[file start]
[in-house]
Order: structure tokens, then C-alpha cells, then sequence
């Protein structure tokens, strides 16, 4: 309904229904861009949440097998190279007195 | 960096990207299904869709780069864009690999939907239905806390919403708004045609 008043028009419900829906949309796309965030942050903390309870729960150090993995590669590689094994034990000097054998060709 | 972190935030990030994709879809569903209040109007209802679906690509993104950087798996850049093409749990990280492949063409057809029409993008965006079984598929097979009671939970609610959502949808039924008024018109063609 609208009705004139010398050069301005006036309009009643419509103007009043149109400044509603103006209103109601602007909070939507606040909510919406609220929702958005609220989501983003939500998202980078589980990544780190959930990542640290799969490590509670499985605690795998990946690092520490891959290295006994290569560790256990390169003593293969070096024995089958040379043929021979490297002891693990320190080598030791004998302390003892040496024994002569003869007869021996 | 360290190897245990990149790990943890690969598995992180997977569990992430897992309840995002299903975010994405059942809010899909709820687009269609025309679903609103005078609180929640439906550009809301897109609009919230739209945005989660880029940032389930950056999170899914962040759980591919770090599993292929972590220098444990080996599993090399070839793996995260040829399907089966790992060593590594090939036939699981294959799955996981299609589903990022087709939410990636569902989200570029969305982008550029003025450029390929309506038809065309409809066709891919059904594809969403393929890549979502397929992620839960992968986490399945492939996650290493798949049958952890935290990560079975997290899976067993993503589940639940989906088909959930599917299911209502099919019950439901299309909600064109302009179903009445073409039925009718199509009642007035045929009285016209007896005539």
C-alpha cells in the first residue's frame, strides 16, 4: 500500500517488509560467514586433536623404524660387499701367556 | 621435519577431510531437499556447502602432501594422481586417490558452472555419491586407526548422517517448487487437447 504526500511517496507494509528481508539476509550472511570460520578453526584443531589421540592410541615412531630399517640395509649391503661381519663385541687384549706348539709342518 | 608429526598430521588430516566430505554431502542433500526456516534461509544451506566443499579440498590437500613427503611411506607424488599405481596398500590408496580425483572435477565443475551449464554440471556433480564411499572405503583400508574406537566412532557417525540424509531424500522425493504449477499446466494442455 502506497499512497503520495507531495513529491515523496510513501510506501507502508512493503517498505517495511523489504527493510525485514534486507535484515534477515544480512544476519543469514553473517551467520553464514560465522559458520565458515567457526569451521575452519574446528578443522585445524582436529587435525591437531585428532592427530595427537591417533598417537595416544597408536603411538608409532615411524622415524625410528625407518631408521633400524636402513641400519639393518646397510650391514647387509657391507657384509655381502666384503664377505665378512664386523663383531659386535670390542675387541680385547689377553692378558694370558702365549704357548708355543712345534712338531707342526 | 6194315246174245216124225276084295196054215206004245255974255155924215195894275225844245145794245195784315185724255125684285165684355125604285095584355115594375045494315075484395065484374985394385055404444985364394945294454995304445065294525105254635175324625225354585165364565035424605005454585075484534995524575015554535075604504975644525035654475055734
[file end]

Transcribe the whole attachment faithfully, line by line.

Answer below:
[in-house]
Order: structure tokens, then C-alpha cells, then sequence
């Protein structure tokens, strides 16, 4: 309904229904861009949440097998190279007195 | 960096990207299904869709780069864009690999939907239905806390919403708004045609 008043028009419900829906949309796309965030942050903390309870729960150090993995590669590689094994034990000097054998060709 | 972190935030990030994709879809569903209040109007209802679906690509993104950087798996850049093409749990990280492949063409057809029409993008965006079984598929097979009671939970609610959502949808039924008024018109063609 609208009705004139010398050069301005006036309009009643419509103007009043149109400044509603103006209103109601602007909070939507606040909510919406609220929702958005609220989501983003939500998202980078589980990544780190959930990542640290799969490590509670499985605690795998990946690092520490891959290295006994290569560790256990390169003593293969070096024995089958040379043929021979490297002891693990320190080598030791004998302390003892040496024994002569003869007869021996 | 360290190897245990990149790990943890690969598995992180997977569990992430897992309840995002299903975010994405059942809010899909709820687009269609025309679903609103005078609180929640439906550009809301897109609009919230739209945005989660880029940032389930950056999170899914962040759980591919770090599993292929972590220098444990080996599993090399070839793996995260040829399907089966790992060593590594090939036939699981294959799955996981299609589903990022087709939410990636569902989200570029969305982008550029003025450029390929309506038809065309409809066709891919059904594809969403393929890549979502397929992620839960992968986490399945492939996650290493798949049958952890935290990560079975997290899976067993993503589940639940989906088909959930599917299911209502099919019950439901299309909600064109302009179903009445073409039925009718199509009642007035045929009285016209007896005539």
C-alpha cells in the first residue's frame, strides 16, 4: 500500500517488509560467514586433536623404524660387499701367556 | 621435519577431510531437499556447502602432501594422481586417490558452472555419491586407526548422517517448487487437447 504526500511517496507494509528481508539476509550472511570460520578453526584443531589421540592410541615412531630399517640395509649391503661381519663385541687384549706348539709342518 | 608429526598430521588430516566430505554431502542433500526456516534461509544451506566443499579440498590437500613427503611411506607424488599405481596398500590408496580425483572435477565443475551449464554440471556433480564411499572405503583400508574406537566412532557417525540424509531424500522425493504449477499446466494442455 502506497499512497503520495507531495513529491515523496510513501510506501507502508512493503517498505517495511523489504527493510525485514534486507535484515534477515544480512544476519543469514553473517551467520553464514560465522559458520565458515567457526569451521575452519574446528578443522585445524582436529587435525591437531585428532592427530595427537591417533598417537595416544597408536603411538608409532615411524622415524625410528625407518631408521633400524636402513641400519639393518646397510650391514647387509657391507657384509655381502666384503664377505665378512664386523663383531659386535670390542675387541680385547689377553692378558694370558702365549704357548708355543712345534712338531707342526 | 6194315246174245216124225276084295196054215206004245255974255155924215195894275225844245145794245195784315185724255125684285165684355125604285095584355115594375045494315075484395065484374985394385055404444985364394945294454995304445065294525105254635175324625225354585165364565035424605005454585075484534995524575015554535075604504975644525035654475055734